Hardware Fuzzing (U. of Michigan, Google, Virginia Tech)


A technical paper titled “Fuzzing Hardware Like Software” was published by researchers at University of Michigan, Google and Virginia Tech. The paper was presented at the 2022 Usenix Security Symposium.

“Hardware flaws are permanent and potent: hardware cannot be patched once fabricated, and any flaws may undermine even formally verified software executing on top. Consequently, verification time dominates implementation time. The gold standard in hardware Design Verification (DV) is dynamic random testing, due to its scalability to large designs. However, given its undirected nature, this technique is inefficient.

Instead of making incremental improvements to existing dynamic hardware verification approaches, we leverage the observation that existing software fuzzers already provide such a solution, and hence adapt them for hardware verification. Specifically, we translate RTL hardware to a software model and fuzz that model directly. The central challenge we address is how to mitigate the differences between the hardware and software execution models. This includes: 1) how to represent test cases, 2) what is the hardware equivalent of a crash, 3) what is an appropriate coverage metric, and 4) how to create a general-purpose fuzzing harness for hardware.

To evaluate our approach, we design, implement, and open-source a Hardware Fuzzing Pipeline that enables fuzzing hardware at scale, using only open-source tools. Using our pipeline, we fuzz five IP blocks from Google’s OpenTitan Root-of-Trust chip, four SiFive TileLink peripherals, three RISC-V CPUs, and an FFT accelerator. Our experiments reveal a two orders-of-magnitude reduction in run time to achieve similar Finite State Machine coverage over traditional dynamic verification schemes, and 26.70% better HDL line coverage than prior work. Moreover, with our bus-centric harness, we achieve over 83% HDL line coverage in four of the five OpenTitan IPs we study—without any initial seeds—and are able to detect all bugs (four synthetic from Hack@DAC and one real) implanted across all five OpenTitan IPs we study, with less than 10 hours of fuzzing.”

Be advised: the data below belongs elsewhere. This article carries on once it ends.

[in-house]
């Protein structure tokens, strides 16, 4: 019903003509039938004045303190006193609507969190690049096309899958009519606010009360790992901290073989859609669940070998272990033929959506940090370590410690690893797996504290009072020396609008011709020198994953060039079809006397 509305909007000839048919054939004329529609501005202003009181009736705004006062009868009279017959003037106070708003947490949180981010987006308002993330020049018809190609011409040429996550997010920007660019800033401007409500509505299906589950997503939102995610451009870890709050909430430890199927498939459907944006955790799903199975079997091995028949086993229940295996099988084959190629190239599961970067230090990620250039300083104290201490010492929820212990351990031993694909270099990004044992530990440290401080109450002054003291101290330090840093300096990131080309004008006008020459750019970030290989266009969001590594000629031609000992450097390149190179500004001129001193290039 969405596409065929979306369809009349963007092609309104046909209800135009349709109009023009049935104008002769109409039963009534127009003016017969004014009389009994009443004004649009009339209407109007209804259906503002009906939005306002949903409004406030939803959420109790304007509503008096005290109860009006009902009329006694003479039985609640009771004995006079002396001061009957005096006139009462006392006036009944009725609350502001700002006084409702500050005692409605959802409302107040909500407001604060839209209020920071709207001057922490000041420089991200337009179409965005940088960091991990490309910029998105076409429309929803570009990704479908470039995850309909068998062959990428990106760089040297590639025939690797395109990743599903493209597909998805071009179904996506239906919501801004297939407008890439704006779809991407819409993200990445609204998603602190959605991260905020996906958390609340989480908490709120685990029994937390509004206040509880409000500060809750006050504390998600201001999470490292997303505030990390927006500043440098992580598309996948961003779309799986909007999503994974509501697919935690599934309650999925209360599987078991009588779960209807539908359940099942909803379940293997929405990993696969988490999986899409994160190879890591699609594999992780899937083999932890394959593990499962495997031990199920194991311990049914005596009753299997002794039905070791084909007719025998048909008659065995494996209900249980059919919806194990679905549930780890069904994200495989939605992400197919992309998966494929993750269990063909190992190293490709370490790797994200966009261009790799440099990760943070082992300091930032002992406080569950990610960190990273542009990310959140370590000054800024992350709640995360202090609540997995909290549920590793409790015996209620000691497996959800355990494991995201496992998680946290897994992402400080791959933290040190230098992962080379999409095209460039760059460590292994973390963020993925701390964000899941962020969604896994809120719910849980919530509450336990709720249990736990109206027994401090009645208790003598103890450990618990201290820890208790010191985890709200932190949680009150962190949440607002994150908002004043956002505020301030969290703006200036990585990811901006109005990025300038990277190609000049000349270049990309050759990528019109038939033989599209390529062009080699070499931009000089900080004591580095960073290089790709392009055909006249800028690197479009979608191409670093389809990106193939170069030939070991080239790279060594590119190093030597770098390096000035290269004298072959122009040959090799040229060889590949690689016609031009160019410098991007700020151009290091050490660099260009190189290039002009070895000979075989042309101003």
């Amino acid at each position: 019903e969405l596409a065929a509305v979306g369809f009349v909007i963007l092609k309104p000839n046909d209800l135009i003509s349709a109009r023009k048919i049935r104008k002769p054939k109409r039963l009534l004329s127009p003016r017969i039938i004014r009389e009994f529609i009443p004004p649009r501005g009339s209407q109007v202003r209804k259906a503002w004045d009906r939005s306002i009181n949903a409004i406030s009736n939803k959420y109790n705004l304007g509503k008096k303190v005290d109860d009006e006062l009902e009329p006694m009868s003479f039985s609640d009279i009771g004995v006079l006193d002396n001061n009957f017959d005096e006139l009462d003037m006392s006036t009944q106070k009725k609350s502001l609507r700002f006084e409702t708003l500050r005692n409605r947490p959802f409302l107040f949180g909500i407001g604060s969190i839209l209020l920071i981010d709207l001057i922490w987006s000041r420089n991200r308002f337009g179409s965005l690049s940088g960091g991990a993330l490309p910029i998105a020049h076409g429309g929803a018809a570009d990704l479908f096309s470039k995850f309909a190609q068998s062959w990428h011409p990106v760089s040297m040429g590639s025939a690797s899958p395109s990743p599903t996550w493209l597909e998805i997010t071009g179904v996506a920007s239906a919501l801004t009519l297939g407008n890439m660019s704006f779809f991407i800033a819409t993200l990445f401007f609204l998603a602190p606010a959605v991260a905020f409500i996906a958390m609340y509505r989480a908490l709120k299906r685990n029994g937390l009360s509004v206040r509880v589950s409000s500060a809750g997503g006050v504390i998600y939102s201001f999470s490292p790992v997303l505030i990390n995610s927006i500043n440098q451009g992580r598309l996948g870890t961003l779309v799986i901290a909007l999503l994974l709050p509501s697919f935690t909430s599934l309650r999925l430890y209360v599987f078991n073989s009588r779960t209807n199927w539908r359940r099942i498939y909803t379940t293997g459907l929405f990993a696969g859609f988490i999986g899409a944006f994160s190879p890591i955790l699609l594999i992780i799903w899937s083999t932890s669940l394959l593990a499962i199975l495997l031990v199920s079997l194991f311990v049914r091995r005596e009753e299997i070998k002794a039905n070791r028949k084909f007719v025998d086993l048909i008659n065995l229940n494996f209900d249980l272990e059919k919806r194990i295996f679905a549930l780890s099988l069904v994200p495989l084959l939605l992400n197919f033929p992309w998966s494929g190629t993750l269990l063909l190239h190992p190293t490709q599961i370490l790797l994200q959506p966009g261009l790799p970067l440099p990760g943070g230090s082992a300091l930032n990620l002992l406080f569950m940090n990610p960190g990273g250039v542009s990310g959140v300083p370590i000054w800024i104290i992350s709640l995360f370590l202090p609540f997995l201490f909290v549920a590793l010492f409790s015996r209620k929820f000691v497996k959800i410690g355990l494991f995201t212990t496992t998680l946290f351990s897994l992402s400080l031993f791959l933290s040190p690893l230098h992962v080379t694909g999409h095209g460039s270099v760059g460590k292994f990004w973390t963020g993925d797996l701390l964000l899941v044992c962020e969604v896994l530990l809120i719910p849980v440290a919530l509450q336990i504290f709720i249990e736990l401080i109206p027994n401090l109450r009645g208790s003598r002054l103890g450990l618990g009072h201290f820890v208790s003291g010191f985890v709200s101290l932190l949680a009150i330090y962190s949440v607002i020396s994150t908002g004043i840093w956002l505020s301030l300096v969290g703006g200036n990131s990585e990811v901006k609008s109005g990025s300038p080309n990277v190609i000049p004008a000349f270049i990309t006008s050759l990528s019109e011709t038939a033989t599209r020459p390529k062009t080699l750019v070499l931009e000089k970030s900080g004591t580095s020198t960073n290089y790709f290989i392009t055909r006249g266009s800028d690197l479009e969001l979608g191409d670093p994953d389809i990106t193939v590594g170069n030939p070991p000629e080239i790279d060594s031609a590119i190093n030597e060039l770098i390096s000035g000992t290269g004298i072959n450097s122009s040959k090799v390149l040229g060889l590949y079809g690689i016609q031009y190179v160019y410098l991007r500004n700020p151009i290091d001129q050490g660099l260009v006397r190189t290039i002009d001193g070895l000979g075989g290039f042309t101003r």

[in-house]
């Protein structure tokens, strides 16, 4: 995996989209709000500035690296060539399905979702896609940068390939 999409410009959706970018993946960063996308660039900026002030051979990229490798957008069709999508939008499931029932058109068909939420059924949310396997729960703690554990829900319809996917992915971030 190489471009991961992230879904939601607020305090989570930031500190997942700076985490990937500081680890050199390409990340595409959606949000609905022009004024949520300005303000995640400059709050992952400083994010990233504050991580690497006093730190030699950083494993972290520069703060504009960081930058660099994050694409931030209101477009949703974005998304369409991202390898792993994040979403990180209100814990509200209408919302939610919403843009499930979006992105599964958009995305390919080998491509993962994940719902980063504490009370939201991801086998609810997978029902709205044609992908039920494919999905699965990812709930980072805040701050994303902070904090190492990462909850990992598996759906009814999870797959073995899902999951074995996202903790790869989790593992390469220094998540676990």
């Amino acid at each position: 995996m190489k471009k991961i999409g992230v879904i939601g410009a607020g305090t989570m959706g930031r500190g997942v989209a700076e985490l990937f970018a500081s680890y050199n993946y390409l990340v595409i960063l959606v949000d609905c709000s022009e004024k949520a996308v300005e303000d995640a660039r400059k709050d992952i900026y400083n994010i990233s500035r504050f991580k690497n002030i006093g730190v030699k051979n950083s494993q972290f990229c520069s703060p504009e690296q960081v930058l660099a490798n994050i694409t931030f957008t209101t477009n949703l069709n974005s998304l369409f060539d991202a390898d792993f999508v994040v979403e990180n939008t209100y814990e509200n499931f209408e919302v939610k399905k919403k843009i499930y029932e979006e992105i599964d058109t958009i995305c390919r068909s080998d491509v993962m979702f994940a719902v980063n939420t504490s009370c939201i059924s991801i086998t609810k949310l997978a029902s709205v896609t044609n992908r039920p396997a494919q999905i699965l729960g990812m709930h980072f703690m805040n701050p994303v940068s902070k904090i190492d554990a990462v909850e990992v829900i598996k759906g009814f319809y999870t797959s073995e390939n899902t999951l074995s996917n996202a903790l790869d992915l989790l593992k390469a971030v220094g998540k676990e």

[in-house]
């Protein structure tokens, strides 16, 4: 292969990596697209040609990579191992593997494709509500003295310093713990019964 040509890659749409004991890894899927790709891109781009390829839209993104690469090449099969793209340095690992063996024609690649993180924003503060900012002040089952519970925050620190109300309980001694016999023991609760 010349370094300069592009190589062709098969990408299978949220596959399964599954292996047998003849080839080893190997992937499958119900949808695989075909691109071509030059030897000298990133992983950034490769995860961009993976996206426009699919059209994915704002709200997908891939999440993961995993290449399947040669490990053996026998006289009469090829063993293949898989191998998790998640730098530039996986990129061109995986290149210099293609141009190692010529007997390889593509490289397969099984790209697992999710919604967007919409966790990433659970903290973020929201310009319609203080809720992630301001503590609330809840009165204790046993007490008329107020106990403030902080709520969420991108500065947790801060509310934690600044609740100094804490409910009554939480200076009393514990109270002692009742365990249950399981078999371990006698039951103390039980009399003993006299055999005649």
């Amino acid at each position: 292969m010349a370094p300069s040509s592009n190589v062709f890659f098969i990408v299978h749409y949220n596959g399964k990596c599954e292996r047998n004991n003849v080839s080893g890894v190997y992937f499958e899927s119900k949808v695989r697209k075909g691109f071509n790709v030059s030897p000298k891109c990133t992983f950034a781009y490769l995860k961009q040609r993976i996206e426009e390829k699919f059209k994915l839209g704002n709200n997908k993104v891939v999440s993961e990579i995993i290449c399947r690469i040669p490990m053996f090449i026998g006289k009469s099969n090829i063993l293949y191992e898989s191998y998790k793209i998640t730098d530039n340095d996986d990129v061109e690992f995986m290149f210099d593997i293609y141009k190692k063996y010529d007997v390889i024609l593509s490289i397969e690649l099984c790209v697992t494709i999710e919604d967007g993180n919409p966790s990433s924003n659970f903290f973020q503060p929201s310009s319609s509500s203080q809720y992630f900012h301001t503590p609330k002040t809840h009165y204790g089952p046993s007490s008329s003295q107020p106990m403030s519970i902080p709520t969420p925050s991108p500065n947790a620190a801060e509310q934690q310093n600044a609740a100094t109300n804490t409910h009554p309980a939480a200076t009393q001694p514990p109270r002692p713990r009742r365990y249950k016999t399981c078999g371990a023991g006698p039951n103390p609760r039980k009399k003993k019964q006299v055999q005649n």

Find the technical paper and related video here.

Authors: Timothy Trippel and Kang G. Shin, University of Michigan; Alex Chernyakhovsky, Garret Kelly, and Dominic Rizzo, Google, LLC; Matthew Hicks, Virginia Tech.

Leave a Reply

(Note: This name will be displayed publicly)